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ignorance of the quality of that change they have sensibly experienced, which keeps believers in darkness and doubts about their state.-The subjects of this work can therefore have no greater evidence that it is from God, than sensibly to feel that it every way answers the original description.-- What greater evidence can they have of the truth of the gospel, than a sensible experience of the reality of its doctrines, and the truth of its promises, by this wonderful work of grace in their own hearts, which so visibly carries the divine signature both in its o. peration and effects; and is fo manifestly distinguished from all false appearances and pretences ? --For my own part, I cannot but look upon the irregular heats you speak of, as affording some convincing evidence in favour of the cause I am pleading. These things are foretold in the Scriptures.-By these things Satan is endeavouring to support his own kingdom, as we may reasonably expect he would do. He knows, that he is most likely to play the surest game, when he transforms himself into an angel of light.-And these false appearances ferve for a foil to discover the greater lustre in a true and real work of divine grace.
The only objection against all this, which I can foresee, is that I am philosophising upon the golden tooth, and that the persons I am characterizing, exist no where, save in my descriptions of them. But I need add no more to what I have laid upon this already, than my attestation, that I have the comfort of an inward and intimate acquaintance with considerable numbers of such as those whose characters I have described.-And if you, Sir, would seek out such for your chosen companions, your objections would die of themselves; and the argument I have insisted upon would appear in its proper light and strength.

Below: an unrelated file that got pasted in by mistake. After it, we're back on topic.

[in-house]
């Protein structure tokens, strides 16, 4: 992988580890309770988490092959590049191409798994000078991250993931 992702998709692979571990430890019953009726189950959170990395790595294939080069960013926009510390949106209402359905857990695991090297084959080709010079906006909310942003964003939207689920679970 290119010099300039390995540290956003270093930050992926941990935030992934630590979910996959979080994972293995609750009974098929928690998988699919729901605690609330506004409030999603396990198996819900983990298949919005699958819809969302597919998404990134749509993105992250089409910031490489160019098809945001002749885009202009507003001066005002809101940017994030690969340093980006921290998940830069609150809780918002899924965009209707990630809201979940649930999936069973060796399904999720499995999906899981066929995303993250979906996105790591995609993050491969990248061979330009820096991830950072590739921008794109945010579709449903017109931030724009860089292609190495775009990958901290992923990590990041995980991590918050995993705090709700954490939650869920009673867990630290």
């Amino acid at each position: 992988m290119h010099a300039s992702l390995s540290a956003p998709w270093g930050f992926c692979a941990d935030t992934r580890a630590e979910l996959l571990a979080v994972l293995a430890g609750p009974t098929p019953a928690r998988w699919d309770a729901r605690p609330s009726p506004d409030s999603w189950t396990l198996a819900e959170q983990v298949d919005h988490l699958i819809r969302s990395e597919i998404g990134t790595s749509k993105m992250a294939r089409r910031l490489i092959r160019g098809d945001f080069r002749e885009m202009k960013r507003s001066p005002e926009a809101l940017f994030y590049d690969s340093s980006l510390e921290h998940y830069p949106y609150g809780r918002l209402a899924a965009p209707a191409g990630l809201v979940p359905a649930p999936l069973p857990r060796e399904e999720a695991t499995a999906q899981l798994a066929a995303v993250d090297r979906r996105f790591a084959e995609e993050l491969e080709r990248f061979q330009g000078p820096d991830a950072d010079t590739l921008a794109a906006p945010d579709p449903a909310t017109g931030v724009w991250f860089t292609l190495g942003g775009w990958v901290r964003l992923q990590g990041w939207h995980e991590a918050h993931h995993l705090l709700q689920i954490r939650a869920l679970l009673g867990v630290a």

I know not what more can be needful to be ad. ded upon this subject, but my hearty prayers, that the Spirit of truth would lead us both into all truth; and that we may know, by sensible experience, what is the hope of Christ's calling, and what the riches of the glory of his inheritance in the saints; which has been justly, though but weakly and very imperfectly represented, in these letters, from,
LETTER VII. Wherein the Doctrine of
GOD's Sovereign Grace is vindicated; and some Exceptions against it considered and answered.
Y have miniftered come by your last. I greatly
rejoice to hear, that “ the more strictly you exa“ mine the cause, the greater evidence you find of es the undoubted truth and certainty of the Chri. “ ftian religion :" But that “ you are filled with “ confusion, to think how long you have lived at
distance from that blessed Saviour, who has “ wrought out such a glorious redemption for us." And I am not at all surprised, to hear you com. plain, that "you cannot entertain clear apprehenis lions of my discourse of experimental religion :" That “though your last objections are filenced, " there are others, which fill your mind with